The tour route is lined with monuments and memorials, particularly from Union states whose troops participated in the battle. Official pride and vicarious participation is all they represent. The names on the lists ore now just names. The people they depict are gone, from life and from memory. It is the conflagration, with its destruction and suffering, not the individual embers and sparks that should be remembered, so we can prevent its recurrence.

And yet I think we are not remembering it well. When the Civil War is discussed, what I hear most is not horror at the tactic of war but a resurgence of the pride and humiliation, of the issues that divided us into separate peoples, so different that war could be considered a reasonable alternative.

And yet if not for war, what horseman would arise to cull our unrestrained population? Would we have filled the earth and utterly depleted its resources? Or would we somehow have learned a workable lesson?

Photo Gallery for Vicksburg Battlefield

Vicksburg Battlefield
Vicksburg Battlefield
The Battlefield of Champion Hill
Vicksburg Battlefield
The Battlefield of Champion Hill
Looking west over the fields toward Champion Hill
(Click for full-sized photo)
Vicksburg Battlefield
The Battlefield of Champion Hill
Looking west over the fields toward Champion Hill
(Click for full-sized photo)
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The Battlefield of Champion Hill
Climbing Champion Hill
(Click for full-sized photo)
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The Battle of Raymond Commemoration
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The Vicksburg National Military Park
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The Vicksburg National Military Park
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The Vicksburg National Military Park
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The Vicksburg National Military Park
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The Vicksburg National Military Park
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The Vicksburg National Military Park
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The Vicksburg National Military Park
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The Vicksburg National Military Park
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The Vicksburg National Military Park
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The Vicksburg National Military Park
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The Vicksburg National Military Park
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The Vicksburg National Military Park
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The Vicksburg National Military Park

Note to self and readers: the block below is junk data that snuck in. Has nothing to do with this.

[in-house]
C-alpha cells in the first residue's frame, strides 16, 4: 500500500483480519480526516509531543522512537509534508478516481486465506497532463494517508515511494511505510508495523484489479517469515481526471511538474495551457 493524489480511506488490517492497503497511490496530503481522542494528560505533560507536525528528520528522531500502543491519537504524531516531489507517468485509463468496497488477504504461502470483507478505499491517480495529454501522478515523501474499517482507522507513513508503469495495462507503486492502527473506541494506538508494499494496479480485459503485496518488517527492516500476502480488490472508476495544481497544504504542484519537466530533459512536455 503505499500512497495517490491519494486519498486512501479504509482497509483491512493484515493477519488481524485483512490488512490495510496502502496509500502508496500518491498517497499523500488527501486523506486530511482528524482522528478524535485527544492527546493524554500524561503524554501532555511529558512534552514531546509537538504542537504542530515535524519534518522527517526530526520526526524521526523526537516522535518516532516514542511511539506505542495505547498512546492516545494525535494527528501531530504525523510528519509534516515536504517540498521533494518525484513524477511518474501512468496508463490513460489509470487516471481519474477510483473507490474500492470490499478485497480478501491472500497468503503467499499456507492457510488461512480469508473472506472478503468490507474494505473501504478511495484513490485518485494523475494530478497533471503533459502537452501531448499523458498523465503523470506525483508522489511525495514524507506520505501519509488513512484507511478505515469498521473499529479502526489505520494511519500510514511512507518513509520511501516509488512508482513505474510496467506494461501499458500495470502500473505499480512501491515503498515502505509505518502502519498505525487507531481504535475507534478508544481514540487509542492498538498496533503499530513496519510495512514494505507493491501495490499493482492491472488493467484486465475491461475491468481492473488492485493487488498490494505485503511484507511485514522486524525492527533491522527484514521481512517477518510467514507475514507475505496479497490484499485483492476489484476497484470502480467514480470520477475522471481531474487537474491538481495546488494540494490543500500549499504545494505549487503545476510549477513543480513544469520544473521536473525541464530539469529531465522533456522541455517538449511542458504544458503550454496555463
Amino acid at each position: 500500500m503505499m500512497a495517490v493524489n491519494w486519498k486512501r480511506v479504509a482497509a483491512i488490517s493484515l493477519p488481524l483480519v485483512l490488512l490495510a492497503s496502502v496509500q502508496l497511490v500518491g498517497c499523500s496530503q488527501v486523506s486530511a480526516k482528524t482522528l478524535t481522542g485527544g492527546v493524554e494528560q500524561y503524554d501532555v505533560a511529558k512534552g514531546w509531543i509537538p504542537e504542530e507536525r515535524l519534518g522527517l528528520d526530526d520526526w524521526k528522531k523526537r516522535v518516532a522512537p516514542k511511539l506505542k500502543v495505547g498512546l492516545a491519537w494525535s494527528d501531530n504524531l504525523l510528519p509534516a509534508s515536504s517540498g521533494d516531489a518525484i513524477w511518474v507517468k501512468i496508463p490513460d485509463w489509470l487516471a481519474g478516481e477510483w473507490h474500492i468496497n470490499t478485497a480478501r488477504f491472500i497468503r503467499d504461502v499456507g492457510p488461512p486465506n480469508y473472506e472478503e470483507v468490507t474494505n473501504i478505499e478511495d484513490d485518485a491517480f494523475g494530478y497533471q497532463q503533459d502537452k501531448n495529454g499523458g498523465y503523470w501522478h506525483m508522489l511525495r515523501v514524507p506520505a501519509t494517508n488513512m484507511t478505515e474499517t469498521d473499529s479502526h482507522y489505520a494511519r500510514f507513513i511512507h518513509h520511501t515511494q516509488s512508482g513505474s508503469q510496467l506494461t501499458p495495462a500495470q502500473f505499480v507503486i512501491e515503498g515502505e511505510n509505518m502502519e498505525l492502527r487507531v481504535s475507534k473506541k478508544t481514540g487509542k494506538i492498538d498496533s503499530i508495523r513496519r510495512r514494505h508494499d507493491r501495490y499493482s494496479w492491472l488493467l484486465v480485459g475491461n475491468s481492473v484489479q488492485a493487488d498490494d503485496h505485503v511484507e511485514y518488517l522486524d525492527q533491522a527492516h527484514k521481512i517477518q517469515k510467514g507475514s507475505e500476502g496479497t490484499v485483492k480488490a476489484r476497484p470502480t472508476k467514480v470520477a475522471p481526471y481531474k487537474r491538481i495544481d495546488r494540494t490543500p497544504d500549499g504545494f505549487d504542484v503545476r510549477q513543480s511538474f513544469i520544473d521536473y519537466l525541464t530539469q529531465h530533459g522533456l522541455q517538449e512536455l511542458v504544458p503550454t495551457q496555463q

The USS Cairo
(Click for full-sized photo)
Vicksburg Battlefield
The Vicksburg National Military Park
The USS Cairo
(Click for full-sized photo)
Vicksburg Battlefield
The Vicksburg National Military Park
The USS Cairo
(Click for full-sized photo)
Vicksburg Battlefield
The Vicksburg National Military Park
The USS Cairo
(Click for full-sized photo)
Vicksburg Battlefield
The Vicksburg National Military Park
The USS Cairo
(Click for full-sized photo)
Vicksburg Battlefield
The Vicksburg National Military Park
The USS Cairo
(Click for full-sized photo)
Vicksburg Battlefield
The Vicksburg National Military Park
The USS Cairo
(Click for full-sized photo)
Vicksburg Battlefield
The Vicksburg National Military Park
The USS Cairo
(Click for full-sized photo)
Vicksburg Battlefield
The Vicksburg National Military Park
The USS Cairo
(Click for full-sized photo)

Magnolia RV Park Resort

This campground is basically a gravel parking lot, surrounded by highways and light industry. The sites are long enough for a big rig, but not with a towed or towing vehicle at the front or back. There is a grassy area next to each RV, and it might have been big enough to park my truck, but the manager let me park it in the neighboring site instead.

There is a swimming pool and some other equipment, so it was satisfactory for a week's stay, but I would look elsewhere for anything longer, or if I had kids I needed to entertain.

Photo Gallery for Magnolia RV Park Resort

Magnolia RV Park Resort
Magnolia RV Park Resort
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Magnolia RV Park Resort
Magnolia RV Park Resort
Address 211 Miller Street
Vicksburg,MS 39180
Home Page http://www.magnoliarvparkresort.com/
Phone (601) 631-0388
Associations
Rate (net US$) $42.40
Pros
  • Friendly staff
  • Reasonably sized sites
Cons
  • A little on the seedy side
Reviews (as of 2018/1/27)
Reviewer Rating Out of
RV Park Reviews 6.6 (Good) 10
Good Sam 8.5 10
Tripadvisor 3.5 5
Phoenix 7 10
  Site Type pull-through  
  Site Size 9 10
  Ease of Access 8 10
  WiFiNotes 8 10

Next Stop

From Vicksburg I will head down to New Orleans to spend New Years.